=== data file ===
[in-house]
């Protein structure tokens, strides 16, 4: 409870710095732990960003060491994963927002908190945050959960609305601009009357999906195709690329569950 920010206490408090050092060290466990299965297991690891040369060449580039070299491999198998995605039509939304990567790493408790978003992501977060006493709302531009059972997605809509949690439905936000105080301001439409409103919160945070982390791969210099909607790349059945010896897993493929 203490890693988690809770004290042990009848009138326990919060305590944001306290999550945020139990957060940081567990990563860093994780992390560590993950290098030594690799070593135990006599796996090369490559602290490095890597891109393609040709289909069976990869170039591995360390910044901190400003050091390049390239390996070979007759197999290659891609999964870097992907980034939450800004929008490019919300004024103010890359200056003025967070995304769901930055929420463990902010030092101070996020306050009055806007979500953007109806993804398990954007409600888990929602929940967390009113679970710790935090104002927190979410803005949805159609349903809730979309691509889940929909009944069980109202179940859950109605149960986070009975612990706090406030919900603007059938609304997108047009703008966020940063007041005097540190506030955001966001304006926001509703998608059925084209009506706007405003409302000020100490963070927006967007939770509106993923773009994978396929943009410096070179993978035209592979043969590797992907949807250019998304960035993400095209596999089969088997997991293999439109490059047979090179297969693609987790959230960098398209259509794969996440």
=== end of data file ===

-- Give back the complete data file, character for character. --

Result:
[in-house]
């Protein structure tokens, strides 16, 4: 409870710095732990960003060491994963927002908190945050959960609305601009009357999906195709690329569950 920010206490408090050092060290466990299965297991690891040369060449580039070299491999198998995605039509939304990567790493408790978003992501977060006493709302531009059972997605809509949690439905936000105080301001439409409103919160945070982390791969210099909607790349059945010896897993493929 203490890693988690809770004290042990009848009138326990919060305590944001306290999550945020139990957060940081567990990563860093994780992390560590993950290098030594690799070593135990006599796996090369490559602290490095890597891109393609040709289909069976990869170039591995360390910044901190400003050091390049390239390996070979007759197999290659891609999964870097992907980034939450800004929008490019919300004024103010890359200056003025967070995304769901930055929420463990902010030092101070996020306050009055806007979500953007109806993804398990954007409600888990929602929940967390009113679970710790935090104002927190979410803005949805159609349903809730979309691509889940929909009944069980109202179940859950109605149960986070009975612990706090406030919900603007059938609304997108047009703008966020940063007041005097540190506030955001966001304006926001509703998608059925084209009506706007405003409302000020100490963070927006967007939770509106993923773009994978396929943009410096070179993978035209592979043969590797992907949807250019998304960035993400095209596999089969088997997991293999439109490059047979090179297969693609987790959230960098398209259509794969996440």